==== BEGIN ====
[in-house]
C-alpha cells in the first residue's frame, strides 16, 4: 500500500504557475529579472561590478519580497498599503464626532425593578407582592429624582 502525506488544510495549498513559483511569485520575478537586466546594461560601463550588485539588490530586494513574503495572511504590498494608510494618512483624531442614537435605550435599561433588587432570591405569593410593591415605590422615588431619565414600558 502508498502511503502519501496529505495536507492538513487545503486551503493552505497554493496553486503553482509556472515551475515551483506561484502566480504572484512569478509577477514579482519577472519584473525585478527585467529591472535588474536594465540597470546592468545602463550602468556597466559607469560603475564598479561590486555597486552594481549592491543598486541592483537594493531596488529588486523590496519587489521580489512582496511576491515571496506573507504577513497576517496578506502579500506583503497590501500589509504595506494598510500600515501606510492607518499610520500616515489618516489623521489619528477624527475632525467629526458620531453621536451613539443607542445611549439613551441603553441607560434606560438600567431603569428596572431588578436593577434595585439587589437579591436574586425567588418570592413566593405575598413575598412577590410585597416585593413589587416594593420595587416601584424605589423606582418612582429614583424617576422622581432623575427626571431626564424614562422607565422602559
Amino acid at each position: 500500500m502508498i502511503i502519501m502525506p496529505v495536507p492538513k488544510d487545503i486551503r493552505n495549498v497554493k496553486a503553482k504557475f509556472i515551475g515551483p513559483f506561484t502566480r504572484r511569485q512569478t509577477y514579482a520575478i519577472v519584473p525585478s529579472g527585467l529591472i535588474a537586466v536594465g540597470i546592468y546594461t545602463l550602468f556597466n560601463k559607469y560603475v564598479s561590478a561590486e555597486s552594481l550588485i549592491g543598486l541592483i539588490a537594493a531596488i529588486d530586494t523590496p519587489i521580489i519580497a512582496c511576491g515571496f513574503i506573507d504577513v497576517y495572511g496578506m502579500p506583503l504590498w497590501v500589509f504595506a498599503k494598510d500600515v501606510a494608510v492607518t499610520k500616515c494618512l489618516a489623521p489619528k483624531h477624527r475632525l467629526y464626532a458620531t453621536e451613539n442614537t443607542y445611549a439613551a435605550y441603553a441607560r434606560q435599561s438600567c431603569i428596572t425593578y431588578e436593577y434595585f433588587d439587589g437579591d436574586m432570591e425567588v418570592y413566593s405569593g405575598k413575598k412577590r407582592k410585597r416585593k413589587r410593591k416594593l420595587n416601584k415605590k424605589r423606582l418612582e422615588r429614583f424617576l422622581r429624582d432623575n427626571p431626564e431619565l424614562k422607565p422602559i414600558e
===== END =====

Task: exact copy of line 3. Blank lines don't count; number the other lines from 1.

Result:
Amino acid at each position: 500500500m502508498i502511503i502519501m502525506p496529505v495536507p492538513k488544510d487545503i486551503r493552505n495549498v497554493k496553486a503553482k504557475f509556472i515551475g515551483p513559483f506561484t502566480r504572484r511569485q512569478t509577477y514579482a520575478i519577472v519584473p525585478s529579472g527585467l529591472i535588474a537586466v536594465g540597470i546592468y546594461t545602463l550602468f556597466n560601463k559607469y560603475v564598479s561590478a561590486e555597486s552594481l550588485i549592491g543598486l541592483i539588490a537594493a531596488i529588486d530586494t523590496p519587489i521580489i519580497a512582496c511576491g515571496f513574503i506573507d504577513v497576517y495572511g496578506m502579500p506583503l504590498w497590501v500589509f504595506a498599503k494598510d500600515v501606510a494608510v492607518t499610520k500616515c494618512l489618516a489623521p489619528k483624531h477624527r475632525l467629526y464626532a458620531t453621536e451613539n442614537t443607542y445611549a439613551a435605550y441603553a441607560r434606560q435599561s438600567c431603569i428596572t425593578y431588578e436593577y434595585f433588587d439587589g437579591d436574586m432570591e425567588v418570592y413566593s405569593g405575598k413575598k412577590r407582592k410585597r416585593k413589587r410593591k416594593l420595587n416601584k415605590k424605589r423606582l418612582e422615588r429614583f424617576l422622581r429624582d432623575n427626571p431626564e431619565l424614562k422607565p422602559i414600558e